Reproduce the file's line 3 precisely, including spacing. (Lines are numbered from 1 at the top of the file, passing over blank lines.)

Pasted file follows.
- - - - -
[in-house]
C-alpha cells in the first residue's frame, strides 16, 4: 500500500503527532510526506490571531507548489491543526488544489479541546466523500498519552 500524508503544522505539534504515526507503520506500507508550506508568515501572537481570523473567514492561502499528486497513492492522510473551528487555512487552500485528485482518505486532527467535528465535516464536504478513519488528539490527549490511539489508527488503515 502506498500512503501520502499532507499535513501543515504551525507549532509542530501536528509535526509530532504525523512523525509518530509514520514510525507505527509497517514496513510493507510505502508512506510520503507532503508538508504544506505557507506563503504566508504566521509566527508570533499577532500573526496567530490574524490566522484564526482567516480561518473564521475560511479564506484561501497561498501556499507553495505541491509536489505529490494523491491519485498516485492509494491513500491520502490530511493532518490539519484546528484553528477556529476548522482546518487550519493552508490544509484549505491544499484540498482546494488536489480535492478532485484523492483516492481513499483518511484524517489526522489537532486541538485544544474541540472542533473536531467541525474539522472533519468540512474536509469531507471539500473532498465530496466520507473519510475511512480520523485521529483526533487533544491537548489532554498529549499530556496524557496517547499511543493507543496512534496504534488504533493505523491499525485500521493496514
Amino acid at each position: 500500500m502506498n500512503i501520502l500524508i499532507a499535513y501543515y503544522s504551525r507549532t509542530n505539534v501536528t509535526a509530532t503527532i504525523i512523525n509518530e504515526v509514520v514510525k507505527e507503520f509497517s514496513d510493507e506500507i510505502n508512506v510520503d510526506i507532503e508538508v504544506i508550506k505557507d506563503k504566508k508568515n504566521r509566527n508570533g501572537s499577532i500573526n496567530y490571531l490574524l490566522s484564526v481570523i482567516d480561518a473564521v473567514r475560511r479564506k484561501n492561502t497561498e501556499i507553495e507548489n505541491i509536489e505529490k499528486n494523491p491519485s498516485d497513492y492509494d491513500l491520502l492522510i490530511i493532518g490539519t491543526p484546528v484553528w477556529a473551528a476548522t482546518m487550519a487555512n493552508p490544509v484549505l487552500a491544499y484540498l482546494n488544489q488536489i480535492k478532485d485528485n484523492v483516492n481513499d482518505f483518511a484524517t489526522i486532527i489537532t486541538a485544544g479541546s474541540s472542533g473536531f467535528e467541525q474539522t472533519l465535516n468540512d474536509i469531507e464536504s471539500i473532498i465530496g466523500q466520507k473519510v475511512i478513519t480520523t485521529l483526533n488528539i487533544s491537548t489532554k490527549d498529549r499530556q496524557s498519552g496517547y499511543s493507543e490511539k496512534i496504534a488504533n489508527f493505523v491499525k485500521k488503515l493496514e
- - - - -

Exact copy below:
Amino acid at each position: 500500500m502506498n500512503i501520502l500524508i499532507a499535513y501543515y503544522s504551525r507549532t509542530n505539534v501536528t509535526a509530532t503527532i504525523i512523525n509518530e504515526v509514520v514510525k507505527e507503520f509497517s514496513d510493507e506500507i510505502n508512506v510520503d510526506i507532503e508538508v504544506i508550506k505557507d506563503k504566508k508568515n504566521r509566527n508570533g501572537s499577532i500573526n496567530y490571531l490574524l490566522s484564526v481570523i482567516d480561518a473564521v473567514r475560511r479564506k484561501n492561502t497561498e501556499i507553495e507548489n505541491i509536489e505529490k499528486n494523491p491519485s498516485d497513492y492509494d491513500l491520502l492522510i490530511i493532518g490539519t491543526p484546528v484553528w477556529a473551528a476548522t482546518m487550519a487555512n493552508p490544509v484549505l487552500a491544499y484540498l482546494n488544489q488536489i480535492k478532485d485528485n484523492v483516492n481513499d482518505f483518511a484524517t489526522i486532527i489537532t486541538a485544544g479541546s474541540s472542533g473536531f467535528e467541525q474539522t472533519l465535516n468540512d474536509i469531507e464536504s471539500i473532498i465530496g466523500q466520507k473519510v475511512i478513519t480520523t485521529l483526533n488528539i487533544s491537548t489532554k490527549d498529549r499530556q496524557s498519552g496517547y499511543s493507543e490511539k496512534i496504534a488504533n489508527f493505523v491499525k485500521k488503515l493496514e